a trickle yesterday, today a flood,
mixes with Tunis, Algeria,
till those who go to sleep in France or Spain,
wake in Eurabia.

There follows a free translation by Jonas of a George Faludy poem on Ibn Ammar al-Andalusi. It concludes:

He was cheerful and happier than I,
for when on Spanish domes the arabesque
loosened and fell, he never questioned why,
or why people grew flabby and grotesque,
and did not sense the fabric's fading dye
or in his own tunic the broken thread,
the fountains of the city running dry,
he did not taste the filth inside his bread
or see the boys who knew his poems die
or view the burning library with dread.
Brave and clever, he failed to note the fact
that faith's no help, nor wit, courage, nor dagger,
that no philosophy will resurrect
a culture: collapsing is forever.

Likewise, too many in today's west cannot "sense the fabric's fading dye".

Selected Poems 1967-2011 by George Jonas is published by Cormorant Books.

~From Ibn Ammar al-Andalusi to my cat album, Feline Groovy: There are a bunch of five-star reviews at Amazon, but over at iTunes not so much:

Garbage... Absolute garbage....
by Jason4986

If you like trash, I mean really love trash, then this is the best 10$ you could spend...

Longtime antipodean reader Peter Holtham wonders if it's time for an intervention:

Hi Mark

Have read your columns for years, he says sipping from his Steyn & the Hockey Stick coffee mug, but I am becoming very worried.

This cat business, you sound like a teenager in love, mooning about your new moggy. Remember it is just that, another moggy decimating the native fauna. Also remember about toxoplasmosis, a parasite of cats, makes mice behave in a strange way and effectively commit suicide in front of cats. It is rumoured to be what makes cat ladies cat ladies, they exist just to serve their cats. I hope you don't go that way!

My theory is that the leftists have all been infected with something like that that divorces them from reality.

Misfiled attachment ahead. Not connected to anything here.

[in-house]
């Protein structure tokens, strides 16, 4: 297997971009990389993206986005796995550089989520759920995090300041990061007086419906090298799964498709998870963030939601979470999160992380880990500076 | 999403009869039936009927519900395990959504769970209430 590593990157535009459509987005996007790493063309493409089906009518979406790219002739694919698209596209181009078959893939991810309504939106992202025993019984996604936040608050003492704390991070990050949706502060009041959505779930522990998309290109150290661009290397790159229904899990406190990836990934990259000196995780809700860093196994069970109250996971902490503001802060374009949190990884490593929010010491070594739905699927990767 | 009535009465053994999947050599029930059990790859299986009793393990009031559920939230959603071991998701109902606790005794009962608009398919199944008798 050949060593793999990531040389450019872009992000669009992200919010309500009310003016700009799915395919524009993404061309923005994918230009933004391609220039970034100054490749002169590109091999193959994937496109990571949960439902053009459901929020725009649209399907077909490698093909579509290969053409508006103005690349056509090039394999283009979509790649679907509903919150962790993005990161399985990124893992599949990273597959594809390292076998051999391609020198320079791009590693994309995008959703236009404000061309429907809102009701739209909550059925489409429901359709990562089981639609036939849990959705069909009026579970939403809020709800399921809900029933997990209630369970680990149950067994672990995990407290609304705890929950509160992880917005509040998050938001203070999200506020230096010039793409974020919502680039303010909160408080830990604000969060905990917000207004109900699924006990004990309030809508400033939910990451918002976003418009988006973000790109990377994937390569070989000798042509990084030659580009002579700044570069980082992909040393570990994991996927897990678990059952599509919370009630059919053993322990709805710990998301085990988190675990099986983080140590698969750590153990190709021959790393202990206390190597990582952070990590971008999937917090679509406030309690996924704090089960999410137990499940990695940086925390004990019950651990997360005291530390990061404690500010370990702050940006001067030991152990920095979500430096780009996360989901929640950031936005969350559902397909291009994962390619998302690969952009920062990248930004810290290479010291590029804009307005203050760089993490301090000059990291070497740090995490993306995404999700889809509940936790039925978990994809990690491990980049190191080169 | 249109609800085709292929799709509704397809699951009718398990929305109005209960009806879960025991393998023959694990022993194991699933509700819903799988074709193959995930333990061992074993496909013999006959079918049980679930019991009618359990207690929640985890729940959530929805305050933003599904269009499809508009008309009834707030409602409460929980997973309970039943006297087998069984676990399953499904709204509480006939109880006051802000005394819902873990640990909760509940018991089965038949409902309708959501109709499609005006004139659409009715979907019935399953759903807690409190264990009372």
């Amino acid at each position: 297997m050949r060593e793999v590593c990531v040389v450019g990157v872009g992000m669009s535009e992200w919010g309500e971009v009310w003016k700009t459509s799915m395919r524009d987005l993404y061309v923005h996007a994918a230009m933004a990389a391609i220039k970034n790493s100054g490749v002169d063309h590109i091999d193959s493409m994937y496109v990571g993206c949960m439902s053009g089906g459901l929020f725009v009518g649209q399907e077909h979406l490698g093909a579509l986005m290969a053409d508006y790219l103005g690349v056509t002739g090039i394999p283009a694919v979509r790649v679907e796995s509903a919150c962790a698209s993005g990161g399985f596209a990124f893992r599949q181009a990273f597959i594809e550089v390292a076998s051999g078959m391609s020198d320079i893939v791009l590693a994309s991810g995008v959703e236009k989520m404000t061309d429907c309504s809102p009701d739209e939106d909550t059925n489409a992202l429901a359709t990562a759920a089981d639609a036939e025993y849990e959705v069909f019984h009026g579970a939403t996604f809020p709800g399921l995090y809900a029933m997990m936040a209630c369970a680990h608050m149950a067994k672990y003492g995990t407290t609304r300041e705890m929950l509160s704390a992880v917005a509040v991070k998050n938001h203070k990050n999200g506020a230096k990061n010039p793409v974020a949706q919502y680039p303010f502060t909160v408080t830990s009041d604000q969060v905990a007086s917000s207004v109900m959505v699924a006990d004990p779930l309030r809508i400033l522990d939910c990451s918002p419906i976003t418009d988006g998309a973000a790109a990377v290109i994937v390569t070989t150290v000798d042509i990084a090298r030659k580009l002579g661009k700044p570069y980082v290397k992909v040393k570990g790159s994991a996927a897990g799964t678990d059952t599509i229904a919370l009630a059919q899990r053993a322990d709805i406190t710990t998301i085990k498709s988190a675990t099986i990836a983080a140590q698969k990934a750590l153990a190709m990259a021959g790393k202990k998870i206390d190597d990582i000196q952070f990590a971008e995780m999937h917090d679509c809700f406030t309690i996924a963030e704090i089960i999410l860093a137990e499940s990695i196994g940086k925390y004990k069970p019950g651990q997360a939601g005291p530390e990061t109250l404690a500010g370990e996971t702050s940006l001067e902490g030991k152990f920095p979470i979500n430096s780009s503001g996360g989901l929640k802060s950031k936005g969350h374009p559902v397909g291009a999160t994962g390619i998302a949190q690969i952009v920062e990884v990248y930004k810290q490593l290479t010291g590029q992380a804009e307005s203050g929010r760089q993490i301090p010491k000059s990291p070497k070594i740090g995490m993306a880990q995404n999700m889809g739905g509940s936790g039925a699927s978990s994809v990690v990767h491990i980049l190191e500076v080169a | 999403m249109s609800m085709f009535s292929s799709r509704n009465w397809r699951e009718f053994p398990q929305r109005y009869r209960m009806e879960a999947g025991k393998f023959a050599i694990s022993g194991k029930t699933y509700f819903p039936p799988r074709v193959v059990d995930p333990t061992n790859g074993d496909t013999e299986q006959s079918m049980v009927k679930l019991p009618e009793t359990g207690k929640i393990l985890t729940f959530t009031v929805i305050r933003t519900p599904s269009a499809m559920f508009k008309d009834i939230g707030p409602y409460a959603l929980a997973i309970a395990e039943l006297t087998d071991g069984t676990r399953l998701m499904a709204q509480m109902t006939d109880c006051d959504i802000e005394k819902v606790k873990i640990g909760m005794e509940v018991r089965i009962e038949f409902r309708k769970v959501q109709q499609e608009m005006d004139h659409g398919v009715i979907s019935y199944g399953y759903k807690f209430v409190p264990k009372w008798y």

Going, going, gondii?

Feline Groovy: Songs for Swingin' Cats is available from Amazon via CD and download, and also from iTunes and CD Baby. And for great gifts for the non-cat lover in your family, please see our SteynOnline Christmas specials.

December 19, 2015


Sinatra Centenary Weekend at SteynOnline

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For our Dutch readers...

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Abe Greenwald of Commentary magazine tweets: "Is there any chance that Mark Steyn won't use the Italian captain fleeing the sinking ship as the lead metaphor in a column on EU collapse?" Oh, dear. You've got to get up early in the morning to beat me to civilizational-collapse metaphors. Been there, done that.

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When Christians take the Christ out of Christmas

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Christmas in America is a season of time-honored traditions – the sacred performance of the annual ACLU lawsuit over the presence of an insufficiently secular "holiday" tree; the ritual provocations of the atheist displays licensed by pitifully appeasing municipalities to sit between the menorah and the giant Frosty the Snowman; the familiar strains of every hack columnist's "war on Christmas" column rolling off the keyboard as easily as Richard Clayderman playing "Winter Wonderland"... This ...